I spent most of yesterday and a few hours today wiring up the PakTrakr system. It's a bit of a pain to disconnect the most negative lead before attaching the display, but that's minor nuisance. It seems to measure pack voltage well; however, the voltage measurement on each battery seems to be slightly inaccurate. The Zivan charger is balancing the batteries well and each of them is within an 8.48V-8.50V range (20mv difference is pretty good!).
I chose to mount the display on the central console as shown above. It doesn't have a backlight but is easy to read during the daytime and the placement makes the buttons easy to access.
I had to greatly extend one of the PakTrakr remote module cables so that the rear battery pack could talk to the remote modules in the front of the car. That involved cutting one of the 3-wire cables on one remote module and splicing in an 8-foot extension of additional 3-wire cable. I added heat-shrink tubing to make the splices clean so they could be pulled through the right-hand heater duct under the passenger-side door.
The system seems to work fine. Having a backlight would be nice, but not necessary. My biggest gripe is that double sided tape seems to have a big problem sticking to the back of the PakTrakr modules, even though they tell you to use it to mount the modules.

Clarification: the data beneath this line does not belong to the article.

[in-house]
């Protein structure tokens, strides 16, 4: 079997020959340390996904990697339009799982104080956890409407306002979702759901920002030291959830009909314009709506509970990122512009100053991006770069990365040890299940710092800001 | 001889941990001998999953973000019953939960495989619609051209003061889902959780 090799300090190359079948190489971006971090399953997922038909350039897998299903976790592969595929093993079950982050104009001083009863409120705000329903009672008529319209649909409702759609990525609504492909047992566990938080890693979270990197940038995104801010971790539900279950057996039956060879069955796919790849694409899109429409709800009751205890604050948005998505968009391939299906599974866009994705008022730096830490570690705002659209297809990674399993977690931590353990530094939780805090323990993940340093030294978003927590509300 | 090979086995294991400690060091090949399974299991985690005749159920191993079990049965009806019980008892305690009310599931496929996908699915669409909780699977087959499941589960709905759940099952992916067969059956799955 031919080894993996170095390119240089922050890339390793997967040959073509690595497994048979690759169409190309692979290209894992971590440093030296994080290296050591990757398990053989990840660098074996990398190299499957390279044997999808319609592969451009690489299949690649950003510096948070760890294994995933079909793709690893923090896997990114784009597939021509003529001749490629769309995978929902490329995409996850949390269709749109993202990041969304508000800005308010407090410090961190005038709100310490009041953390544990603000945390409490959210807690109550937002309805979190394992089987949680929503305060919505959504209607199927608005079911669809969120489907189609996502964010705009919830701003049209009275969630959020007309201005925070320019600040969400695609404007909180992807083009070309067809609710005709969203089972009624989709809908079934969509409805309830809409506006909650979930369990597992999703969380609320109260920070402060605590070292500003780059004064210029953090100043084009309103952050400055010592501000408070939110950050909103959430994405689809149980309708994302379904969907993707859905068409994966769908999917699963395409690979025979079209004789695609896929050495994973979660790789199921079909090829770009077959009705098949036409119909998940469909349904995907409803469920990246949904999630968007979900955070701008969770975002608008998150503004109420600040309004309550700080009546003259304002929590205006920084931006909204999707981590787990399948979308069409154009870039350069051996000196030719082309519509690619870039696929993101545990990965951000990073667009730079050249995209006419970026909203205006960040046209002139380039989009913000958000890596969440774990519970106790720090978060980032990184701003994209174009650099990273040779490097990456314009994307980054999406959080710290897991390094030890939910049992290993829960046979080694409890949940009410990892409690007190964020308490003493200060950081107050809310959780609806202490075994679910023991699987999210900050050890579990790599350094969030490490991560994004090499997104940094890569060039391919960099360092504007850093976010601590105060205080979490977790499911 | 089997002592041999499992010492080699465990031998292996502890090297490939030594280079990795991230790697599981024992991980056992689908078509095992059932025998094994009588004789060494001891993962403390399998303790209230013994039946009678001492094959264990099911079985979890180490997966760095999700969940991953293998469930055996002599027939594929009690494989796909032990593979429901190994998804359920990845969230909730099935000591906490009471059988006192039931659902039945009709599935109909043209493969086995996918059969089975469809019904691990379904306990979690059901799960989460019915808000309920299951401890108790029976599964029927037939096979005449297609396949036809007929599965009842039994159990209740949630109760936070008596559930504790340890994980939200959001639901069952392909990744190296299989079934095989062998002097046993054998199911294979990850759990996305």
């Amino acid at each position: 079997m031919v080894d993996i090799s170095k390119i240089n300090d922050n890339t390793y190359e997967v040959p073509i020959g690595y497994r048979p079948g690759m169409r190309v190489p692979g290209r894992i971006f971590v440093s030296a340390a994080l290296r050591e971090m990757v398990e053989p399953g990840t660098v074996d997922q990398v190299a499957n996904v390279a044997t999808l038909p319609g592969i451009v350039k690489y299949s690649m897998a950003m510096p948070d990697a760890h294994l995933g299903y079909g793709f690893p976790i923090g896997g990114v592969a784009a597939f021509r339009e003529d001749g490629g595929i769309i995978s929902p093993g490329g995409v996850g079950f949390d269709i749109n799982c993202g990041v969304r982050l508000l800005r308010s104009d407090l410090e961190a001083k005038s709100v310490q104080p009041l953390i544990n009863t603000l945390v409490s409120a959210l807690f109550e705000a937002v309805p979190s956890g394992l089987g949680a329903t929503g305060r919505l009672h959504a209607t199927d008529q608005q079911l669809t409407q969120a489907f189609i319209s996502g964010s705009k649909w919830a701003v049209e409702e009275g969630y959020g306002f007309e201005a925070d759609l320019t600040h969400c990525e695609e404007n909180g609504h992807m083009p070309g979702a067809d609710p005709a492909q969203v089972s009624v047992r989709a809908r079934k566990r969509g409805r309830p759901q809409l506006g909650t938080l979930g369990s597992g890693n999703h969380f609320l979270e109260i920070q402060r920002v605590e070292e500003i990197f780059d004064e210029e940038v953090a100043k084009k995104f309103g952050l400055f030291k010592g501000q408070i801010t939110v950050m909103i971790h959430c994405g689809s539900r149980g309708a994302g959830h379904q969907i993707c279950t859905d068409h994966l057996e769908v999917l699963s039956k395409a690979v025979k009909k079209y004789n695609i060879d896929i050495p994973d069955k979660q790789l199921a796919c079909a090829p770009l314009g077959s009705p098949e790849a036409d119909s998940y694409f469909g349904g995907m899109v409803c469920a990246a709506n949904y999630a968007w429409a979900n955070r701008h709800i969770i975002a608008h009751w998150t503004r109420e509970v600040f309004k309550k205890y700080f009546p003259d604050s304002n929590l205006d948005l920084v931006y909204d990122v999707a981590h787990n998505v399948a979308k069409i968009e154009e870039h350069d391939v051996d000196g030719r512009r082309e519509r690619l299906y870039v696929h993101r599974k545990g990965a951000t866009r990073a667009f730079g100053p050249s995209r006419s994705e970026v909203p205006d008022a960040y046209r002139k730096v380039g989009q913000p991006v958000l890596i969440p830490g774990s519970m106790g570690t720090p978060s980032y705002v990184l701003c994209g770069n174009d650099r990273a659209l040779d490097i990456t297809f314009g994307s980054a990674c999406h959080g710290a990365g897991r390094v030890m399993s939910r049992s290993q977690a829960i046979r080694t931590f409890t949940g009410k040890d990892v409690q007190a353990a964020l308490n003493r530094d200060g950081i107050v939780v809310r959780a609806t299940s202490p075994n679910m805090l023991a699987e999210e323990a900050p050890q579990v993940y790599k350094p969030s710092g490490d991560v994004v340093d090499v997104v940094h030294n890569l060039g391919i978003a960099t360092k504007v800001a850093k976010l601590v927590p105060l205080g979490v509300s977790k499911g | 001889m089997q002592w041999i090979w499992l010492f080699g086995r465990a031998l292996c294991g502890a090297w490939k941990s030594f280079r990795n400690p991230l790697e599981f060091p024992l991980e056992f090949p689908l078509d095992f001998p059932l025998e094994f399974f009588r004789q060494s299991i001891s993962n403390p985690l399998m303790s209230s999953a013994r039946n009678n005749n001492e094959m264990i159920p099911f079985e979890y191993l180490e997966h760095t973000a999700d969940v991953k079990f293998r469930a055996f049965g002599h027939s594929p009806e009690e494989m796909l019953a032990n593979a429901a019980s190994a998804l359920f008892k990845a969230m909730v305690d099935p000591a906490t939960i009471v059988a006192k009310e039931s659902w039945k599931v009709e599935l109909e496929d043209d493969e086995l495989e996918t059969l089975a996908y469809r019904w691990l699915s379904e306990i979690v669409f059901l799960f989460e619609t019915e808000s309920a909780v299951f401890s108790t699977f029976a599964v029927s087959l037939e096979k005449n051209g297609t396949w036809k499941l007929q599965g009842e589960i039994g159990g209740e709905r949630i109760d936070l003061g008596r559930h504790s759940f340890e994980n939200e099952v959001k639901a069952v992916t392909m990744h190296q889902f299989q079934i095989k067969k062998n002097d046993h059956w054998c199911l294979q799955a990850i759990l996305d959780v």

On a downer note, the CCPower DC-DC converter blew again (fuse was vaporized and FETs shorted out). I actually caught the system in a working condition just before driving home and found out that it had blown when I got home. The only difference was that the DC-DC converter was under a heavy load on the drive home because the headlights were on.
Based on the circuit inside the DC-DC converter, I suspect that there is a significant amount of current (required from the headlights) going through 144V side. When the FET opens, the current rushing through the inductor causes a high voltage spike (300-400V is not unheard of) that gets added to the +144V side and just wipes out the 500V FET. I'll have to double check to see if the inductive kick-back diode is properly functioning. The CCPower website only has the input voltage of their DC-DC converters listed as 80 volts so, although these are designed for EVs, the underlying design may not be able to handle the higher voltage, especially with spikes from regenerative braking.
In the meantime, I'm using a 12V charger to charge the accessory battery as well. Maybe I can integrate that into the overall charging circuitry when I plug in the car.